Norfolk Tides unveil seaworthy new look

Changes add unique seahorse, colors to Orioles' Triple-A affiliate

By Benjamin Hill / MiLB.com | December 2, 2015 8:00 PM

The Norfolk Tides unveiled a new set of logos and uniforms Wednesday evening, establishing several Minor League firsts in the process.

The Tides -- Triple-A affiliate of the Baltimore Orioles -- are the only Minor League team to employ a sea green, jade and orange color scheme. They are also the only team to include a seahorse as part of a primary logo.

Yes, a seahorse. The Tides believe that this unique creature -- the only species on Earth in which the male bears the offspring -- is pregnant with possibility when it comes to marketing and branding opportunities. The seahorse is featured in side profile in the new primary logo, bearing a trident resembling the letter "N."

"We realized, that within the overall climate of Minor League Baseball, that this is something that can help us succeed," said Tides general manager Joe Gregory, speaking in advance of Wednesday's unveiling. "This is not a name change. There's a lot of equity built in with the Tides, but we've never had a logo with a wordmark, which made it tough to do some things branding-wise."

He continued, "We looked at a lot of different sea life, and the seahorse was one that played well. It's unique, and I think you'll soon see more sea creatures as part of the Tides' galaxy of characters. The thing with [the name] 'Tides,' it's nothing that you can touch or feel. What we tried to do here is incorporate the seahorse to give the Tides something tangible."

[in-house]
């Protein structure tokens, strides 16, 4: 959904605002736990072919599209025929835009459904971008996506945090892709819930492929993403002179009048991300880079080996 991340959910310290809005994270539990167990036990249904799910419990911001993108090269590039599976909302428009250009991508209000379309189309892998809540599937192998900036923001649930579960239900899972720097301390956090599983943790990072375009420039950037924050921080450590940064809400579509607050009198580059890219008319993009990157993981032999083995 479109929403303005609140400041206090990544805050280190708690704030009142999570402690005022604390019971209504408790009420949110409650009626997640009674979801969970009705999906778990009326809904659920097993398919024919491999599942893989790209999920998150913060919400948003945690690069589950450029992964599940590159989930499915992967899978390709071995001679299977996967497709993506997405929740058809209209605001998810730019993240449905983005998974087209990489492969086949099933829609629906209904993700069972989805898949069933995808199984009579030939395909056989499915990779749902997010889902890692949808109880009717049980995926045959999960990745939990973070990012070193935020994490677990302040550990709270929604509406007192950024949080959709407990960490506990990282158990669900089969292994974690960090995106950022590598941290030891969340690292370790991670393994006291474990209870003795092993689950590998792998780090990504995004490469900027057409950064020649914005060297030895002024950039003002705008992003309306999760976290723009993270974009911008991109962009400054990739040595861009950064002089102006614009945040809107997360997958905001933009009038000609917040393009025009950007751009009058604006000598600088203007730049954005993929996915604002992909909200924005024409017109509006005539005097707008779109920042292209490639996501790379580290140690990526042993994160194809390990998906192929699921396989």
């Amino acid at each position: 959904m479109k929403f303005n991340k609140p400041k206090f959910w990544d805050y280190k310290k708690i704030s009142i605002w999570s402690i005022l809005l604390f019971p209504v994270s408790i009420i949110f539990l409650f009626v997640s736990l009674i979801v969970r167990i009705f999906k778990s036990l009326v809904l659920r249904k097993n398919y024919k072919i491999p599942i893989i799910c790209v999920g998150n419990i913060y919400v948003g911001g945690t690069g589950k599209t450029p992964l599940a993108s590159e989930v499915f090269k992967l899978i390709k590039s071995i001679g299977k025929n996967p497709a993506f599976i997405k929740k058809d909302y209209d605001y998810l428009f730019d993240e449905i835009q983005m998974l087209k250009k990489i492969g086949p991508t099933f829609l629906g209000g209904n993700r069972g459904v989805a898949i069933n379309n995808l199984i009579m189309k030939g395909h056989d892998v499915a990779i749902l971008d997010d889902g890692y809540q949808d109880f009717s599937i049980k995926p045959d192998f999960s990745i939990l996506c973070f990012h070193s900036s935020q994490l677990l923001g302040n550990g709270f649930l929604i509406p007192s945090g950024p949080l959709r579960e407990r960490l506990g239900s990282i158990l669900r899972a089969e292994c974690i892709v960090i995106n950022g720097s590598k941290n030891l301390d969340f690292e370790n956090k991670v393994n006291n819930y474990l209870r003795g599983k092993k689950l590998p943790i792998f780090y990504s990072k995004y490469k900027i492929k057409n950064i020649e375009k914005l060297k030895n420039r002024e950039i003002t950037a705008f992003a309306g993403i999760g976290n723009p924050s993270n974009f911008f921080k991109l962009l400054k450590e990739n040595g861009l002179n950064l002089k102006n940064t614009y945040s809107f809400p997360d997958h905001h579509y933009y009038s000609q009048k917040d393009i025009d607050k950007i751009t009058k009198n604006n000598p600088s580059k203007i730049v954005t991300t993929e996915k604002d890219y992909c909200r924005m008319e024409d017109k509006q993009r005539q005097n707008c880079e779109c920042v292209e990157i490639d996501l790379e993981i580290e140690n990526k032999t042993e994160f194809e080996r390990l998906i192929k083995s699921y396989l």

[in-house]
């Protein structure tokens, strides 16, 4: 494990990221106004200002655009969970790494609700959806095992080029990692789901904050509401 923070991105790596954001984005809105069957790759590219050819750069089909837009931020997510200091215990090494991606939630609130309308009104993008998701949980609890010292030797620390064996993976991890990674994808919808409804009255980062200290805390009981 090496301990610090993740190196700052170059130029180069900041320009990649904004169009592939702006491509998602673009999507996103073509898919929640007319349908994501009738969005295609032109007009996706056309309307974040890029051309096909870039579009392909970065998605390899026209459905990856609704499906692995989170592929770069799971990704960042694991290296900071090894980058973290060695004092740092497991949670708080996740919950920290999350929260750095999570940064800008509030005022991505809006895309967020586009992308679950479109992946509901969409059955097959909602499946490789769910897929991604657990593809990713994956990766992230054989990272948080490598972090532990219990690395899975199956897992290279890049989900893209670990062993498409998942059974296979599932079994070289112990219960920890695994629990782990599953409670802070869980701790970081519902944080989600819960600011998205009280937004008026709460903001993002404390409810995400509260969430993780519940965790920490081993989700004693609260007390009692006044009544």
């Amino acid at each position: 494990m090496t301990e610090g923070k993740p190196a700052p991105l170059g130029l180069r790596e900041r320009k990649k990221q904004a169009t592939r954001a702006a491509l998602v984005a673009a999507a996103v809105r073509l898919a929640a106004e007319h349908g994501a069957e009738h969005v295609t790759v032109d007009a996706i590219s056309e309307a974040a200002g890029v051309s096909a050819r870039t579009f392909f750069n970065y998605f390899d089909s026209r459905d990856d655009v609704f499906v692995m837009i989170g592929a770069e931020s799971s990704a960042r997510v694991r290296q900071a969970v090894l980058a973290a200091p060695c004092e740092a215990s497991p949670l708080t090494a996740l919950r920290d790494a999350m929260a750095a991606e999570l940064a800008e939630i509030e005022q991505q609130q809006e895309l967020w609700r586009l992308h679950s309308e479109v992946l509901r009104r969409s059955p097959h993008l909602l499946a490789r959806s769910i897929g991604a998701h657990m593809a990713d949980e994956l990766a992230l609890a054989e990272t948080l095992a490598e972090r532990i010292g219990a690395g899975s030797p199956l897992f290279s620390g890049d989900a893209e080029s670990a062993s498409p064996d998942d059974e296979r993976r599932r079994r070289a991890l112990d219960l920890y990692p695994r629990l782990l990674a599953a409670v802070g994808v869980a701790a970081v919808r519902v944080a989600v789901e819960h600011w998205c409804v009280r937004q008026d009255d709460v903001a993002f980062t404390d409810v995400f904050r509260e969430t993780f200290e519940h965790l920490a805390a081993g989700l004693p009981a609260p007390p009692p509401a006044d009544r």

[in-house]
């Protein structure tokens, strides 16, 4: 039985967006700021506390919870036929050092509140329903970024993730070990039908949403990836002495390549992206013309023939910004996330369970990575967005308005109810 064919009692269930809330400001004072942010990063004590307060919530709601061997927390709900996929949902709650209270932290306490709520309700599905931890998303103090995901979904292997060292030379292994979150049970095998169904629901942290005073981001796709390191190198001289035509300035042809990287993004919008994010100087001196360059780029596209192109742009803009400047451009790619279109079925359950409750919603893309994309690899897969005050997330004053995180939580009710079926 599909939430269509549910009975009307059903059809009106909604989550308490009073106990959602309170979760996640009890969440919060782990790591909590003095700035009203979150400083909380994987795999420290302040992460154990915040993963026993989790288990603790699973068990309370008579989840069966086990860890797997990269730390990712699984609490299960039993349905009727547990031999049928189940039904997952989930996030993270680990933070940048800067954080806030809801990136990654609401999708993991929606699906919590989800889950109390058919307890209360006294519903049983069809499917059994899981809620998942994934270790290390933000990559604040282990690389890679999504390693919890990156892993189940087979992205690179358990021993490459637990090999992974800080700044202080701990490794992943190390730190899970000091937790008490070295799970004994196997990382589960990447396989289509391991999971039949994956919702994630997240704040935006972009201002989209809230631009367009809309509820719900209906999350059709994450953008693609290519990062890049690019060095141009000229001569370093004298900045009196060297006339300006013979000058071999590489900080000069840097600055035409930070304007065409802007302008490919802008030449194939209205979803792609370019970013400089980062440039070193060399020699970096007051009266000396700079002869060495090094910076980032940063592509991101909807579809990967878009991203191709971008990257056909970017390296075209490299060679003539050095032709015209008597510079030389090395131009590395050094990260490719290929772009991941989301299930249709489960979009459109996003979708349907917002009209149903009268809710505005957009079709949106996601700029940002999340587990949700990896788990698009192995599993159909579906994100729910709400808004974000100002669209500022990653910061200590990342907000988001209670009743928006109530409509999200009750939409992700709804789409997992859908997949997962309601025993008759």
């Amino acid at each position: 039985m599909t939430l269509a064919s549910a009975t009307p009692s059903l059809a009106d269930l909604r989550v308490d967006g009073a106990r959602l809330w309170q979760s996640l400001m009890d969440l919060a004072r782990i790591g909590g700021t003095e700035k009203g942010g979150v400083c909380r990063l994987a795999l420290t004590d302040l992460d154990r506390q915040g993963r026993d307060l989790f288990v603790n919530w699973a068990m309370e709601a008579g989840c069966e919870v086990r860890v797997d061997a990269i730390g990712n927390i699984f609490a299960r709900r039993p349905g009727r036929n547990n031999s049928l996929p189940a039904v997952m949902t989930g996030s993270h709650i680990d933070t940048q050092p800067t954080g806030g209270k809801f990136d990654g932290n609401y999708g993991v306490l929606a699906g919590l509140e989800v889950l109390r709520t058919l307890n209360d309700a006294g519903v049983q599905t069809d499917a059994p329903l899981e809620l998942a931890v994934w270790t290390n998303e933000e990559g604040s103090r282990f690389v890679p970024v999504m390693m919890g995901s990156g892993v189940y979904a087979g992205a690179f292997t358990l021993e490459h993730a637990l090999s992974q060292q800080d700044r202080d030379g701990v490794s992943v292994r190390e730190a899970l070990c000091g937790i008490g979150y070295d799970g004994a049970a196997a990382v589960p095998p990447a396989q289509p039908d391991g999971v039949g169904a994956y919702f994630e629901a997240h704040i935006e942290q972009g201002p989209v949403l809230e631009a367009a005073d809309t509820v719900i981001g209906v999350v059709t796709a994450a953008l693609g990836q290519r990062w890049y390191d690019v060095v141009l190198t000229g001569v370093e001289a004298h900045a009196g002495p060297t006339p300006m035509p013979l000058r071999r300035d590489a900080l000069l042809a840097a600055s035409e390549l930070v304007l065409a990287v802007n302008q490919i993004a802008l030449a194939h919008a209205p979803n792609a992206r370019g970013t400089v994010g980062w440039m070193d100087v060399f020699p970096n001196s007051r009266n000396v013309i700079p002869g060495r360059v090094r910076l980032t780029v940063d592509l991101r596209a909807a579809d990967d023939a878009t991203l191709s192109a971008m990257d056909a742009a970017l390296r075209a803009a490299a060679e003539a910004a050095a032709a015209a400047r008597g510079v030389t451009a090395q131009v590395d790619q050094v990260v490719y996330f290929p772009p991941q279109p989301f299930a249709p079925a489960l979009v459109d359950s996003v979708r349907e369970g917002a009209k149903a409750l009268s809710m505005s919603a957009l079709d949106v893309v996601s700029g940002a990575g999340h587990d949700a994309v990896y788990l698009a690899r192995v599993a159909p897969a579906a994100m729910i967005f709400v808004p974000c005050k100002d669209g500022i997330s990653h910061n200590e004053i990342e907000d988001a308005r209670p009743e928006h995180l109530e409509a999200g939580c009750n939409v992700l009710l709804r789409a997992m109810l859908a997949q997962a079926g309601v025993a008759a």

The aquatic theme extends to the team's road cap, which features an N-shaped anchor bound in chains.

"The military and shipbuilding is the livelihood of this area, and when you're at [the Tides' home of] Harbor Park you're looking at a shipyard across the Elizabeth River," said Gregory. "We wanted to make that all part of the process."

Gregory noted that the sea green in the color scheme reflects the Tides' Chesapeake Bay surroundings, and that the orange serves as a nod to the team's current affiliation with the Baltimore Orioles. The Orioles have been the Tides' parent club since 2007, but prior to that Norfolk spent 38 seasons as a New York Mets affiliate.

"This is a good opportunity to get away from all of the blue, which is associated with the Mets," he said. "We still have fans here who think we're a Mets affiliate. By going to our own unique palette, it's our own identity. But, with the orange, we're still incorporating our relationship to the Orioles."


Logo season never ends on Ben's Biz Blog »


The Tides' new look was designed by Brandiose, a San Diego-based company which has worked with dozens of Minor League clients over the last decade.

"[Brandiose] obviously has a great reputation, and when you look at teams they've worked with in recent years -- El Paso [Chihuahuas], Biloxi [Shuckers] -- they've done some fun stuff," said Gregory. "Our team president [Ken Young] is also the president of Biloxi, so there was familiarity there and that made the decision easier. Really, they were the only ones we planned to work with."

The logos were unveiled during the first intermission of Wednesday's Norfolk Admirals hockey game. The Admirals, who play in the ECHL, are owned and operated by the same group that owns the Tides.

"We'll have a built-in audience, a lot of our season ticket holders and sponsors are part of both teams," said Gregory, who also serves as general manager of the Admirals. "So, as opposed to hosting something on a weekday afternoon and hoping that people will take off from work, we'll have a few thousand people there. ... It's a great platform to be able to take advantage of."

Meanwhile, the Tides are preparing for their new-look 2016 campaign.

"We'll be continuously evolving," said Gregory. "We're looking toward the future, where there will be more and more involvement in the different aspects of sea life."

Benjamin Hill is a reporter for MiLB.com and writes Ben's Biz Blog. Follow Ben on Twitter @bensbiz. This story was not subject to the approval of the National Association of Professional Baseball Leagues or its clubs.

View More